The Double Jeopardy of Divorce and Taxes
A Divorce can be the most devastating event of one’s life. The Tax consequences of it, however, can make the experience far more excruciating! Here are some basic tax facts to consider when planning a Dissolution:
California community property laws generally mandate a 50/50 division of assets and liabilities, including tax liability. When asked, the courts must consider “immediate and specific” tax consequences of taxable events associated with dividing the community property such as a court ordered sale of the family home. However, parties who finalize their property division through settlement negotiations, often have no recourse when they fail to take into account the different tax consequences of divided assets. Imagine the pain and anxiety of a divorcing party who gave up his or her ownership interest in the family home, in exchange for receiving the community retirement benefits, only to find out later that the value of said assets would substantially be reduced by taxes and penalties upon withdrawal!
Generally, California laws do not consider transfers between spouses, when “incident to divorce,” as taxable events and such exchanges are treated as gifts for capital gains purposes. However, the interest portion of the payments on the family home are considered recipient’s taxable income, and in some cases deductible to the payer. Tax professional advice may become necessary if it is not clear whether a transfer is “incident to divorce” according to Internal Revenue Code (IRC). There are also exemptions from property tax reassessment and documentary transfer tax, associated with transfers of real property between former spouses or domestic partners, when pursuant to a dissolution or legal separation judgment.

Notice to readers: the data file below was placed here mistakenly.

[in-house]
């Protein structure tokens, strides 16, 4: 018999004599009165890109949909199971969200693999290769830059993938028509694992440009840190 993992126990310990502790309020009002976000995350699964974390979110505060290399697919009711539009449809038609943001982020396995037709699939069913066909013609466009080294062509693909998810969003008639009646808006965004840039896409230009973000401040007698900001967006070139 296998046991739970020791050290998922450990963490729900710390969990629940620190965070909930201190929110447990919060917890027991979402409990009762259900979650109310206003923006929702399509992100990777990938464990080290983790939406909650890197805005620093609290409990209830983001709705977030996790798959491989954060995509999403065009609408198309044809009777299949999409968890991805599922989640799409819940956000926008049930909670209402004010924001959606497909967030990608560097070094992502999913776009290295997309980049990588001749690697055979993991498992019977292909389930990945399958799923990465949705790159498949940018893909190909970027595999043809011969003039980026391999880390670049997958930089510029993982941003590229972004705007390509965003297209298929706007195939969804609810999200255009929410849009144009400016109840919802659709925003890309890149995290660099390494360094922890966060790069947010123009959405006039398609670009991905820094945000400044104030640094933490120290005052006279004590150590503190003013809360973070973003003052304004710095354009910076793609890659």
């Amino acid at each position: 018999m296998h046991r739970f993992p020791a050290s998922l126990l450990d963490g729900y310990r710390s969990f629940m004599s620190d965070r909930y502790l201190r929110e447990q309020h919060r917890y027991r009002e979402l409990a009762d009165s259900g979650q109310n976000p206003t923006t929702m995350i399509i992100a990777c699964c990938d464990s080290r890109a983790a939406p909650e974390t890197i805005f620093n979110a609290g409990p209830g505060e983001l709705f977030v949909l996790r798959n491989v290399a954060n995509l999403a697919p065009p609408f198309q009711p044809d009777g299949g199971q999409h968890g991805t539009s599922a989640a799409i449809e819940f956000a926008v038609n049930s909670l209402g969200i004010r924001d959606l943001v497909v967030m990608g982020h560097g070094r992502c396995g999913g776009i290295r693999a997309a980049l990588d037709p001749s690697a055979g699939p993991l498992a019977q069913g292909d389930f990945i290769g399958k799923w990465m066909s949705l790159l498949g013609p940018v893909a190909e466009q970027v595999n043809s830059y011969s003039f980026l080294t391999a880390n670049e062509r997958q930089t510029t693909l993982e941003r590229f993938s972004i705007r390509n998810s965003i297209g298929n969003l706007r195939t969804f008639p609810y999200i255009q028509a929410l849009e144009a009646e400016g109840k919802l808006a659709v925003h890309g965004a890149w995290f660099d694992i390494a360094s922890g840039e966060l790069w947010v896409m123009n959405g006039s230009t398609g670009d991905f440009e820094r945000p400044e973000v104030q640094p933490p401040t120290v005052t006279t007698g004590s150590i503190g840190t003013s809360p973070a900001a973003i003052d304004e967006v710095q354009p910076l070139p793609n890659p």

Under federal law, married taxpayers have the option of filing joint tax returns, but are not mandated to do so. Parties must note, however, that the liability arising from joint filings are “joint and several.” Spousal Support payments, subject to certain statutory requirements of IRC Section 71, are includable in payee spouse’s gross income and deductible by the payer spouse.
The brief overview I have offered here is not intended to be a tax advice, but merely to point out the importance of consulting tax professionals.
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